In the current educational system, the role of a teacher has evolved to the one who facilitates the process of learning by stimulating critical thinking rather than merely providing information. Health-care training is increasingly becoming student centric with more emphasis on flexibility of the educational programs, focus on developing competencies, and use of interactive teaching methods. This means that not only the content of the dental curricula, but their delivery methods also need to change.[5] The role of technology in planning and delivering the educational content has increased greatly in recent times, especially with the ongoing pandemic. Without adequate knowledge and skills in these areas, we cannot expect our faculty to deliver quality education and training. FDPs organized on a regular basis for enhancement of various academic and professional skills can offer promising results for training the faculty as these can act as capacity-building exercises. There is strong evidence to prove the incorporation of FDPs in all health-care institutions for improving the academic performance of faculty with resultant enrichment of learners' knowledge and skills.[6] The regular training of medical faculty with the basic course in medical education, advanced course in medical education, and the revised basic course started 10 years before the new curriculum was implemented in MBBS. A total of 44,932 faculty have been trained in these workshops.[1] After the new curriculum was implemented in 2019, it was supported by a 3-day curriculum implementation support program for faculty that trained 15,509 faculty in 1 year.[7] This could be the way forward in other health professions courses and education.

To gather information about the exposure of dental faculty to medical education training and FDPs, we conducted a Google survey through social media and e-mails. The results of the survey were eye opening. Approximately 72% of the respondents stated that they had never attended any course or training program in health professions education and 63.2% reported not attending any FDP to update their teaching skills in the last 5 years [Figure 1], thus reinforcing the lack of exposure of the dental faculty to any kind of health professions educational training. Out of those who had attended such programs, 72% of faculty reported attending between 1 and 5 FDPs in the last 5 years to update their teaching skills. Approximately 75% of the respondents agreed that they need FDPs to update their academic skills [Figure 2] and this included responses from all levels of teachers. The areas where the majority of the respondents felt that they needed training were identified as interactive teaching methods, technology-enhanced learning, research methodologies, professionalism, and communication skills. The fact that three-fourth of the respondents have shown an inclination toward upgrading their academic skills shows the need for regular programs in dental education. Many (61.8%) of the respondents reported having a medical education or dental education wing in their institutions indicating the availability of resources required to organize such training programs within the institutions.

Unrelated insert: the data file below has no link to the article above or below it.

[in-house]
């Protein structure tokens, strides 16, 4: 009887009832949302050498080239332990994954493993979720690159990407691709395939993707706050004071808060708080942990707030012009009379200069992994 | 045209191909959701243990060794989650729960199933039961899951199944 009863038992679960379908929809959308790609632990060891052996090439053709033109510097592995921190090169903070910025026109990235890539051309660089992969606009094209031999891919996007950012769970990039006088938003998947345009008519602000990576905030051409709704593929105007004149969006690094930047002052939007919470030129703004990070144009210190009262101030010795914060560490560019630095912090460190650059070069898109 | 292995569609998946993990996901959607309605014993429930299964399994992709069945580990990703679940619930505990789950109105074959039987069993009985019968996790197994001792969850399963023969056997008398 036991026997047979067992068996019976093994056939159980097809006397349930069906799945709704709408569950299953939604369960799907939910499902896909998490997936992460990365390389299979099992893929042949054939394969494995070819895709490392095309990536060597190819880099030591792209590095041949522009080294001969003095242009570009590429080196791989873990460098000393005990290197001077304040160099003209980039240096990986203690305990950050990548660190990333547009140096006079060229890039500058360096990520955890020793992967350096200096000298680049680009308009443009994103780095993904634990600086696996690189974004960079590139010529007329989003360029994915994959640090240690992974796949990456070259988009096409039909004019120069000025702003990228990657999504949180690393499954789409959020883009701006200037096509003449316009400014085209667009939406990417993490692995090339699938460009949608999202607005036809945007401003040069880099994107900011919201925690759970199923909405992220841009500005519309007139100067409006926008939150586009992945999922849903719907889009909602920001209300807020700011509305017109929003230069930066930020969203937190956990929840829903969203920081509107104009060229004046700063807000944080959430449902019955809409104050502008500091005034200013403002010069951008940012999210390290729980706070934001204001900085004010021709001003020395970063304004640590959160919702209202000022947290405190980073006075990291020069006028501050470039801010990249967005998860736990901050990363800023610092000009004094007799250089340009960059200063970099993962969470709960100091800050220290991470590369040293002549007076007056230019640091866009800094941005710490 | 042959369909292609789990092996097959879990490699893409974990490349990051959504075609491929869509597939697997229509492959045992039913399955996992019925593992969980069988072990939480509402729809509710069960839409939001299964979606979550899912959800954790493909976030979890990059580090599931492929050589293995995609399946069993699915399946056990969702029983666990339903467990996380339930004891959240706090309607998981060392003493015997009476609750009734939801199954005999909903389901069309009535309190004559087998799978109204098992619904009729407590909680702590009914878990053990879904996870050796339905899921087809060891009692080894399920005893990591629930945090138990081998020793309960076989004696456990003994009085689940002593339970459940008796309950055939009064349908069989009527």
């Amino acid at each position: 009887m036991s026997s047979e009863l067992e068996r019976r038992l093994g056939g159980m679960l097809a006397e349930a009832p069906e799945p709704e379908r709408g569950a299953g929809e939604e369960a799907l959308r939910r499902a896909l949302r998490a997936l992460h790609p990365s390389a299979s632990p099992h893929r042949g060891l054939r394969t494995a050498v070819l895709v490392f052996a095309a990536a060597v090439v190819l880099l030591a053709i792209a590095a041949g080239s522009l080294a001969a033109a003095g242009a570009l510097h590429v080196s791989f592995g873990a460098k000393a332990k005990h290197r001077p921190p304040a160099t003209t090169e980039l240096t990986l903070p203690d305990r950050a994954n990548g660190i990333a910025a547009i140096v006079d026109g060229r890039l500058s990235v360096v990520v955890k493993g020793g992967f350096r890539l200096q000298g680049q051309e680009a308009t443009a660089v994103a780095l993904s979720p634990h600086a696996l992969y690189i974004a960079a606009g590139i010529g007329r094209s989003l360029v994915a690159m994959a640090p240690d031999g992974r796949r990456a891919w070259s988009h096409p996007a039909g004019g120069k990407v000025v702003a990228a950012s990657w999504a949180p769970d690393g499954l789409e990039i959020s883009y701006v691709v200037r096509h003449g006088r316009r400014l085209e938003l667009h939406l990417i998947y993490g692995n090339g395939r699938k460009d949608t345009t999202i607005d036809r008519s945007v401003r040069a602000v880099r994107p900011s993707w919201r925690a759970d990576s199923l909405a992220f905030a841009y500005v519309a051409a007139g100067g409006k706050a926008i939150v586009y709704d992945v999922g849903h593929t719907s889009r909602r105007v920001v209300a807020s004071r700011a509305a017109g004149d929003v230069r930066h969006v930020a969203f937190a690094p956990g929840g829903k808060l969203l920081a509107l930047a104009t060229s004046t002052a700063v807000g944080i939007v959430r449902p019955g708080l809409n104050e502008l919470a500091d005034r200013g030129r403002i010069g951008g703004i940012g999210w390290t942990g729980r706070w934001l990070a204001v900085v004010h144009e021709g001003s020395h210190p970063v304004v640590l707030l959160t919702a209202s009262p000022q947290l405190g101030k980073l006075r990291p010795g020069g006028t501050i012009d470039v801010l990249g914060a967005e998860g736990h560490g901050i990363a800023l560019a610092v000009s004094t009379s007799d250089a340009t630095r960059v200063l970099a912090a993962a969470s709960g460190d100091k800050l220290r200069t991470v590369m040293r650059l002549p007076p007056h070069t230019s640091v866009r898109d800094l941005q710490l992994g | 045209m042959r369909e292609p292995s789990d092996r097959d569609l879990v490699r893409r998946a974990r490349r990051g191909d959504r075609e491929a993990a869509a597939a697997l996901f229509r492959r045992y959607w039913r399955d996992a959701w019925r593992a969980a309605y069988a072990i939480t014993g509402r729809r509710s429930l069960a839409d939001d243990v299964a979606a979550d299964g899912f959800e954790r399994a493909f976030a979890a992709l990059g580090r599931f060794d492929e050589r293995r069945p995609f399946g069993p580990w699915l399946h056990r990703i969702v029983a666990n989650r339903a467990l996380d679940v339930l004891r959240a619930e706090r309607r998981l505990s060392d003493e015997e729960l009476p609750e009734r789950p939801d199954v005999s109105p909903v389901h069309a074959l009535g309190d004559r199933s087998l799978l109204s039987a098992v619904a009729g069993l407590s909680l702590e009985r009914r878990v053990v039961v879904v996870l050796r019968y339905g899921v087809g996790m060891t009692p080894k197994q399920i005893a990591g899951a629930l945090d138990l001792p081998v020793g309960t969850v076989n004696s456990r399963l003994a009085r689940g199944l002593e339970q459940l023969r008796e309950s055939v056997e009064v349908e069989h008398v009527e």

Figure 1: Response to attending faculty development programs to update teaching skills in the last 5 years

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Figure 2: Perceived need for attending faculty development programs to update academic skills

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Role of stakeholders

One fact that was highlighted in the survey responses was the nonavailability of medical/dental education units within the institutions that was indicated by about 38% of the faculty [Figure 3]. The regulatory and accreditation bodies can play a major role here as they are accountable for aligning the workforce to the health needs of society.[5] To improve the feasibility and logistics of conducting regular FDPs for faculty, all dental institutions should be encouraged to set up dental education units and support FDPs.[8],[9] In this regard, the regulatory and accreditation bodies should ensure that these units are mandatorily set up at all institutions for continuous growth and upgradation of the human resources. In line with the developed countries, regularly conducted quality assurance inspections can help in evaluating whether the course produces graduates who demonstrate the required range of learning outcomes on completing their program. In addition, regularly conducted appraisal of educational roles of trainers and mentors can add value to the level of training in the country.